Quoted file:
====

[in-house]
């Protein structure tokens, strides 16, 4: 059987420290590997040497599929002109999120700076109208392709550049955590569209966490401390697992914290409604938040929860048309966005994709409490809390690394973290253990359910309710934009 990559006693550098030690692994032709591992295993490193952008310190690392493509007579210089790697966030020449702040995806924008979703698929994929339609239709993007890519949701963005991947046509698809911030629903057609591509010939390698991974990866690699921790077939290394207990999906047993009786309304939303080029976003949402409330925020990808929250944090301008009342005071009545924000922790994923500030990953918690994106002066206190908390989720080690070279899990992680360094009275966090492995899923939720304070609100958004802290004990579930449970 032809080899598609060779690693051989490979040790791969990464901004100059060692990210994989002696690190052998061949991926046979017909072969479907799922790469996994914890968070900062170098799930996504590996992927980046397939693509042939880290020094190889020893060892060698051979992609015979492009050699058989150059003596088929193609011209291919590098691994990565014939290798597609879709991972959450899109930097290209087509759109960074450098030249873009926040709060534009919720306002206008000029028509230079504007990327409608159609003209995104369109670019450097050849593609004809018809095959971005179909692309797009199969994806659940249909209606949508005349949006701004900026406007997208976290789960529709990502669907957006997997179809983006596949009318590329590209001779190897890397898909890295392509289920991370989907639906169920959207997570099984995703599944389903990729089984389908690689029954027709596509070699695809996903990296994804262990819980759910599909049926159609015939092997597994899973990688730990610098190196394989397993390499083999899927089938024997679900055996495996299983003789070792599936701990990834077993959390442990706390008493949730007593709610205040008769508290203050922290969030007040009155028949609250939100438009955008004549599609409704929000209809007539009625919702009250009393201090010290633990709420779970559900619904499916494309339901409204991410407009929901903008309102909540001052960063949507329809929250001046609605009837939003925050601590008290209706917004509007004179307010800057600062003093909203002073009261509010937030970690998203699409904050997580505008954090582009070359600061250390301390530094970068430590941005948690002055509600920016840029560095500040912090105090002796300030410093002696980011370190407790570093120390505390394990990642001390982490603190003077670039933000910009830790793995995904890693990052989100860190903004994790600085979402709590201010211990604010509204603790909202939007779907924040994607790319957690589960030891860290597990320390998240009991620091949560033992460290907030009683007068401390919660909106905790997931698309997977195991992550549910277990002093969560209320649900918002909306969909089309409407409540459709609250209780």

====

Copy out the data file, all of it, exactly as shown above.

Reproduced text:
[in-house]
């Protein structure tokens, strides 16, 4: 059987420290590997040497599929002109999120700076109208392709550049955590569209966490401390697992914290409604938040929860048309966005994709409490809390690394973290253990359910309710934009 990559006693550098030690692994032709591992295993490193952008310190690392493509007579210089790697966030020449702040995806924008979703698929994929339609239709993007890519949701963005991947046509698809911030629903057609591509010939390698991974990866690699921790077939290394207990999906047993009786309304939303080029976003949402409330925020990808929250944090301008009342005071009545924000922790994923500030990953918690994106002066206190908390989720080690070279899990992680360094009275966090492995899923939720304070609100958004802290004990579930449970 032809080899598609060779690693051989490979040790791969990464901004100059060692990210994989002696690190052998061949991926046979017909072969479907799922790469996994914890968070900062170098799930996504590996992927980046397939693509042939880290020094190889020893060892060698051979992609015979492009050699058989150059003596088929193609011209291919590098691994990565014939290798597609879709991972959450899109930097290209087509759109960074450098030249873009926040709060534009919720306002206008000029028509230079504007990327409608159609003209995104369109670019450097050849593609004809018809095959971005179909692309797009199969994806659940249909209606949508005349949006701004900026406007997208976290789960529709990502669907957006997997179809983006596949009318590329590209001779190897890397898909890295392509289920991370989907639906169920959207997570099984995703599944389903990729089984389908690689029954027709596509070699695809996903990296994804262990819980759910599909049926159609015939092997597994899973990688730990610098190196394989397993390499083999899927089938024997679900055996495996299983003789070792599936701990990834077993959390442990706390008493949730007593709610205040008769508290203050922290969030007040009155028949609250939100438009955008004549599609409704929000209809007539009625919702009250009393201090010290633990709420779970559900619904499916494309339901409204991410407009929901903008309102909540001052960063949507329809929250001046609605009837939003925050601590008290209706917004509007004179307010800057600062003093909203002073009261509010937030970690998203699409904050997580505008954090582009070359600061250390301390530094970068430590941005948690002055509600920016840029560095500040912090105090002796300030410093002696980011370190407790570093120390505390394990990642001390982490603190003077670039933000910009830790793995995904890693990052989100860190903004994790600085979402709590201010211990604010509204603790909202939007779907924040994607790319957690589960030891860290597990320390998240009991620091949560033992460290907030009683007068401390919660909106905790997931698309997977195991992550549910277990002093969560209320649900918002909306969909089309409407409540459709609250209780």